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It provides for note issues absolutely irresponsive to business requirements, bringing about alternation of inflation and stringency; All of which defects tend to destroy confidence and generate crises; and
WHEREAS, This convention is convinced that it is practicable to create a central bank system for the United States, free from political or sectional control, by means of which these defects can be remedied; an instrument, not of monopoly, but for strengthening, and preserving the independence of, the individual banks; an institution designed primarily for public service and not for profit; not to compete with existing banks, but to assist all of them to serve the business communities more efficiently; now therefore, be it
Resolved, That this convention unequivocally declares in favor of the creation for the United States of a central banking organization, based upon the following general principles :—
First. That such central organization be a corporation endowed with a large stock capital and not merely an association of banks.
Second. That its stock capital be owned by incorporated banking institutions, whether under National or State charter, willing to assume equal duties as a basis for equal privileges.
Third. That its administration be divided between the Government, the member-banks and the commercial classes, in a manner which will safeguard against individual, sectional or political domination.
Fourth. That its business be limited to transactions with the Government and with the incorporated banking institutions which become stockholders, i. e., member-banks, except as provided in paragraph nine, clause b.
Fifth. That dividends on its stock be limited to a fixed moderate return and profits in excess of such dividends, after providing for a reasonable surplus and emergency fund, be turned over to the Gov
Sixth. That its business be conducted through branches, to be established in the banking districts into which the country shall be divided, the member-banks of the several districts constituting joint associations and sharing in the administration of the branches.
Seventh. That it shall, free of charge, receive and disburse all moneys of the United States Government in places where it shall have offices.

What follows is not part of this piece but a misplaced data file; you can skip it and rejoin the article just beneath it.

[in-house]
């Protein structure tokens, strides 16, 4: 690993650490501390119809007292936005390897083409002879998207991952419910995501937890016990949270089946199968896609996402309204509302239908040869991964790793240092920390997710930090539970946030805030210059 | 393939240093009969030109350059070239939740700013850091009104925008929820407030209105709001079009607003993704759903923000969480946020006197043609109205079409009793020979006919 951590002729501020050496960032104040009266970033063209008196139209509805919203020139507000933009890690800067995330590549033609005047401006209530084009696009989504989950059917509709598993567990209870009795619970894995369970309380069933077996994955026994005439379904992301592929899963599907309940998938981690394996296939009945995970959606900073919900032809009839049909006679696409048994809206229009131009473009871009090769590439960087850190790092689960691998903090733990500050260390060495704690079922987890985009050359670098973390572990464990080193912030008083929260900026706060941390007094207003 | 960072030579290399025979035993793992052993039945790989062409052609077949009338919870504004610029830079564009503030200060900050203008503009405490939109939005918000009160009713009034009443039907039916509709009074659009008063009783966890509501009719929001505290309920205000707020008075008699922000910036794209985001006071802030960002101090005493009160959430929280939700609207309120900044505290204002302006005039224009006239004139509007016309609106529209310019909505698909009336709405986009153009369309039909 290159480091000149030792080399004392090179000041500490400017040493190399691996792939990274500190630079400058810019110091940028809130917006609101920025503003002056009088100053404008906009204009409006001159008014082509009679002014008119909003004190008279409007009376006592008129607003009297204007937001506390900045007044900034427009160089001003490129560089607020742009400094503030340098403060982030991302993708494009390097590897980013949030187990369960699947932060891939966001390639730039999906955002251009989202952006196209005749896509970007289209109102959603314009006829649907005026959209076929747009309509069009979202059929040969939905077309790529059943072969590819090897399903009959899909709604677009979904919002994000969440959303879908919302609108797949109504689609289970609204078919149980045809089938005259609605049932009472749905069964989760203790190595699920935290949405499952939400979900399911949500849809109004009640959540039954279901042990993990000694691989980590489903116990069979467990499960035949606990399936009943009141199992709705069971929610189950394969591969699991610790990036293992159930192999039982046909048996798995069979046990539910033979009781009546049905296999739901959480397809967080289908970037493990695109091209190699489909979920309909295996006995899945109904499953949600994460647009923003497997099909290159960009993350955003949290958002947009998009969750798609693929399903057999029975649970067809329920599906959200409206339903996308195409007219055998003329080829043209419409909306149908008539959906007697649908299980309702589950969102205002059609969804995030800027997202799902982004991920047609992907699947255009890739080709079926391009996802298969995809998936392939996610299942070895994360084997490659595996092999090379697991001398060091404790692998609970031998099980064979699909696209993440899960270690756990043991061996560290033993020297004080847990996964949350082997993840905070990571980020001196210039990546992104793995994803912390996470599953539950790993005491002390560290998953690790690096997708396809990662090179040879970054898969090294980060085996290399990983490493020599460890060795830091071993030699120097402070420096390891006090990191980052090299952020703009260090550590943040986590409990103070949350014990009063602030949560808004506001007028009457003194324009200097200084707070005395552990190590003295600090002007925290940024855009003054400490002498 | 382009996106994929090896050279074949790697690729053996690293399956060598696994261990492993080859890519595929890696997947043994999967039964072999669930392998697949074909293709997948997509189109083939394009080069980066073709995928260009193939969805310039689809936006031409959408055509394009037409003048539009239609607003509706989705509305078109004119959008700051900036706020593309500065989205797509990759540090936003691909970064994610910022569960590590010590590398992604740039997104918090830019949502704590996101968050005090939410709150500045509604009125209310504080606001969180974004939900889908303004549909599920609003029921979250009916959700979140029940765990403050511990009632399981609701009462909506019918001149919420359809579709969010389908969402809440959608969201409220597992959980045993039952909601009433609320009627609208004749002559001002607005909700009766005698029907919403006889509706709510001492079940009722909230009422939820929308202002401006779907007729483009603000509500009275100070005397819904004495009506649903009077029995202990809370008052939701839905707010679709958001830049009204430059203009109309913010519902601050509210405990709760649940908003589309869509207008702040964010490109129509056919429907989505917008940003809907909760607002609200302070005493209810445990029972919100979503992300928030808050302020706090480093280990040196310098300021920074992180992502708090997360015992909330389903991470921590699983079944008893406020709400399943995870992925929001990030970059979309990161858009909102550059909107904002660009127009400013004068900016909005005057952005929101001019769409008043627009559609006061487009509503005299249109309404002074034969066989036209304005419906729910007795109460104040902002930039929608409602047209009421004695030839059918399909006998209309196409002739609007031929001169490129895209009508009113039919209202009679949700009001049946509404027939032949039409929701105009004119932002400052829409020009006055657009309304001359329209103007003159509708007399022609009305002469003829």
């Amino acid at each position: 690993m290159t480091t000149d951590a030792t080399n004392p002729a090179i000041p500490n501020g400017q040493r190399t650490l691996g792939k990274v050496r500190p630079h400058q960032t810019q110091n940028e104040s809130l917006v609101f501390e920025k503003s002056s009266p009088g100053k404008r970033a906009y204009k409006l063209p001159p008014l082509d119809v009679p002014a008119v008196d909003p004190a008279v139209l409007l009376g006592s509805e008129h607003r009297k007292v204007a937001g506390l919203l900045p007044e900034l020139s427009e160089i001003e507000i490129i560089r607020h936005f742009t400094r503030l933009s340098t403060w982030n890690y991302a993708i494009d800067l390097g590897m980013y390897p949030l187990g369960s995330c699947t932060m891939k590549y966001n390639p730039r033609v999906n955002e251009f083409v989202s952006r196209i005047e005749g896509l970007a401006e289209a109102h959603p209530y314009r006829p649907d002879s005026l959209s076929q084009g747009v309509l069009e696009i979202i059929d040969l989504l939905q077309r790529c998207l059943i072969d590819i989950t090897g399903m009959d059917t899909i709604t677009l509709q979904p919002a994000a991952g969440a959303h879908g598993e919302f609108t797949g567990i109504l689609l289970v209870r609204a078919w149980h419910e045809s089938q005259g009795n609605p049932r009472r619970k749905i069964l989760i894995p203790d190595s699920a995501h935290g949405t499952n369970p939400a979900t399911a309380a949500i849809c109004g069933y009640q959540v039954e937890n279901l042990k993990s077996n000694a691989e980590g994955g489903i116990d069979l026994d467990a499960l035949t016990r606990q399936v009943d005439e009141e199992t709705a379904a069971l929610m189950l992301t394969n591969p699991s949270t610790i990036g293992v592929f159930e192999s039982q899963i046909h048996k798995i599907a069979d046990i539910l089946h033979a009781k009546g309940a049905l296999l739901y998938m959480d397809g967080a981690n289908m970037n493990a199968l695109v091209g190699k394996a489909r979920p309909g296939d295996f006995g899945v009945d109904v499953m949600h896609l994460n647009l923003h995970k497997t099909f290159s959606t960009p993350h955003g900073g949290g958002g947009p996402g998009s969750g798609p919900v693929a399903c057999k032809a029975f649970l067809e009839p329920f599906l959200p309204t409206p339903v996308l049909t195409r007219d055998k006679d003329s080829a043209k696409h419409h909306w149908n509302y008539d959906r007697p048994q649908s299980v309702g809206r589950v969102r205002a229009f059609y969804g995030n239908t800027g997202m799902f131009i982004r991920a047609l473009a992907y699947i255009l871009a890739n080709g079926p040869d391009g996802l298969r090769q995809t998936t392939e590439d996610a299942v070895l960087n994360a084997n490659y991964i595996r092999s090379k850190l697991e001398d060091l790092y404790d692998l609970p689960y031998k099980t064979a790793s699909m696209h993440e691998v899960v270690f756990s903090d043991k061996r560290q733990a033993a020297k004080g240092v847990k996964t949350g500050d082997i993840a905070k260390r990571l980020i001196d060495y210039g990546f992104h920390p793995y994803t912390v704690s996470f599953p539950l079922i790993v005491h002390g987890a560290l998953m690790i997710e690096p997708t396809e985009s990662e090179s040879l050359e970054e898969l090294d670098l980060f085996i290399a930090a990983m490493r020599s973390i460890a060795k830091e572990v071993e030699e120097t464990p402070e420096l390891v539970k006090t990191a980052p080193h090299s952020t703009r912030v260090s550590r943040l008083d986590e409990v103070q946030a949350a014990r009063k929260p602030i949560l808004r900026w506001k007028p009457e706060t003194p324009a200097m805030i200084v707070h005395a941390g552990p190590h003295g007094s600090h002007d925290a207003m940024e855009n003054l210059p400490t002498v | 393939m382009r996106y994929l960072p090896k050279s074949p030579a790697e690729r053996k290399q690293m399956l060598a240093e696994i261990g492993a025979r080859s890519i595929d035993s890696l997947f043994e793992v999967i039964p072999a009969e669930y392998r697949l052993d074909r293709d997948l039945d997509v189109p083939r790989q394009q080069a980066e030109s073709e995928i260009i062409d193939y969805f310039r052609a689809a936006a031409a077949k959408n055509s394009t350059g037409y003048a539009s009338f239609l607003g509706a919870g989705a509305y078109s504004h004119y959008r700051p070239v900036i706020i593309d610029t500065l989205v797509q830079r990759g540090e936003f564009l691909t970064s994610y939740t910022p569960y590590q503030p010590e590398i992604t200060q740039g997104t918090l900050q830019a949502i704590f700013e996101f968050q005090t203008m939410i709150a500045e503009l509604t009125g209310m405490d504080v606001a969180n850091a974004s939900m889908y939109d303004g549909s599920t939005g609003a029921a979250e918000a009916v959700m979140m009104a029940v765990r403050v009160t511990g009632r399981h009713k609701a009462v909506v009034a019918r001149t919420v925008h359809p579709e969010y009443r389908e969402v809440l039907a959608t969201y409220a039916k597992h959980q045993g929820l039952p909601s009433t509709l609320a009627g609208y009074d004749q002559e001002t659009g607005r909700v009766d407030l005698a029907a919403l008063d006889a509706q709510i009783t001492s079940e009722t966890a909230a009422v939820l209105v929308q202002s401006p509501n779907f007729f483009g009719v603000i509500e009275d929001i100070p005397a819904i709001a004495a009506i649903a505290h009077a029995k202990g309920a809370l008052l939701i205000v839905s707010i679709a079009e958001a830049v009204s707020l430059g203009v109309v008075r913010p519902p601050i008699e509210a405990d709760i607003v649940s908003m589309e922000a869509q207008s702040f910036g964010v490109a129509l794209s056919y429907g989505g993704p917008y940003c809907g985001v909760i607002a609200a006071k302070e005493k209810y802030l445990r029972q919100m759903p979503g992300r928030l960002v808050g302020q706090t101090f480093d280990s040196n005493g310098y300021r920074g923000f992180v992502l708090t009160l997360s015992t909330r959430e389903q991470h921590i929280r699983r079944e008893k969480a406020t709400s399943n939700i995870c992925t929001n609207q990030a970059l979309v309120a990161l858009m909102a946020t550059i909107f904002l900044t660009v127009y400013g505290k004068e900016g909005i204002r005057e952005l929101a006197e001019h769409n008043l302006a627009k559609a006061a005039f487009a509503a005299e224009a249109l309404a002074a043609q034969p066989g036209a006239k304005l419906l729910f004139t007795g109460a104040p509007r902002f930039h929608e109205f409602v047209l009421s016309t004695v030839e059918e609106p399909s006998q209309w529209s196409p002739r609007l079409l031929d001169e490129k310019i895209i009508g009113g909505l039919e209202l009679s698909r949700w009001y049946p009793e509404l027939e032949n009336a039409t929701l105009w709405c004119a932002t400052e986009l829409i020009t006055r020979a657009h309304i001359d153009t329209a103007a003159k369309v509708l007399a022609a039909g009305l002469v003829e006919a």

Eighth. That it shall not allow interest on deposits.
Ninth. That it shall have power:
(a.) To issue circulating notes payable in gold, to be secured by gold and negotiable paper, and, if necessary, eventually to retire the
present bond-secured bank notes, to a limited amount by Government bonds;
(b.)-For the regulation of its gold reserve to buy and sell bullion, and to contract for loans of gold, and under proper restrictions to deal and invest in foreign bills of exchange;
(c.)—To require the member-banks to keep with it a portion of their reserves prescribed by law;
(d.) To rediscount, only for member-banks, commercial paper under regulations prescribing the limit of amount for each memberbank, the maximum time to run, and determining the degree of guarantee to be provided by the joint associations of member-banks of each district;
(e.)-Under careful and proper restrictions to discount approved American bank acceptances;
(f.)—To transfer funds standing to the credit of a member-bank, to the credit of any other member-bank at any of its branches. (g.)-To buy and sell the bonds and treasury notes of the United States.
Tenth. That the central organization is ultimately to become the sole note-issuing power.
Resolved, Furthermore, that copies of this resolution be sent to the President of the United States, to the members of the National Monetary Commission and to each Senator and Representative in Congress.
The PRESIDING OFFICER.-May I suggest that that last resolution which you read, to the effect that copies of this resolution be sent to the President of the United States, etc., might properly come in later, if there are any other resolutions to be considered. I infer that that was simply the first resolution you were reporting. Is that the whole action?
Mr. WARBURG.-No; but I think the second resolution will not be sent to Congress. So I do not see any objection to carrying this out as it is proposed. If there is any objection, we might vote on them separately.
I had the intention at first to say a few words in explanation of this resolution, especially as I believe Mr. ACKER will want to present his views as to why he did not, to our great regret, vote with us. I think, after the splendid argument made by the Hon. Mr. VREELAND, that it is entirely unnecessary for me to waste any of your time. I have very
little to add to what Mr. VREELAND has said so splendidly.
There is possibly one point I would like to emphasize which Mr. VREELAND did not bring out fully, and that is the centralization of banking power. Not only would there be no monopoly, the scattered directorships which belong to every section of the country preventing that, but quite the contrary; a central banking institution will break monopoly if it exists, or, as Mr. VREELAND says, as it exists.
A central banking institution has been in all countries the breaker of monopolies, the breaker of despotic power, inasmuch as by creating safe conditions, a central bank renders the small banks independent and they have no necessity at all any more to go to the big institution or to the Treasury to ask favors. In Europe it has been shown everywhere that the central banks are the strongest backbone for the independent banks in their fight against the branch banking system, which is threatening the independence of the small banks there.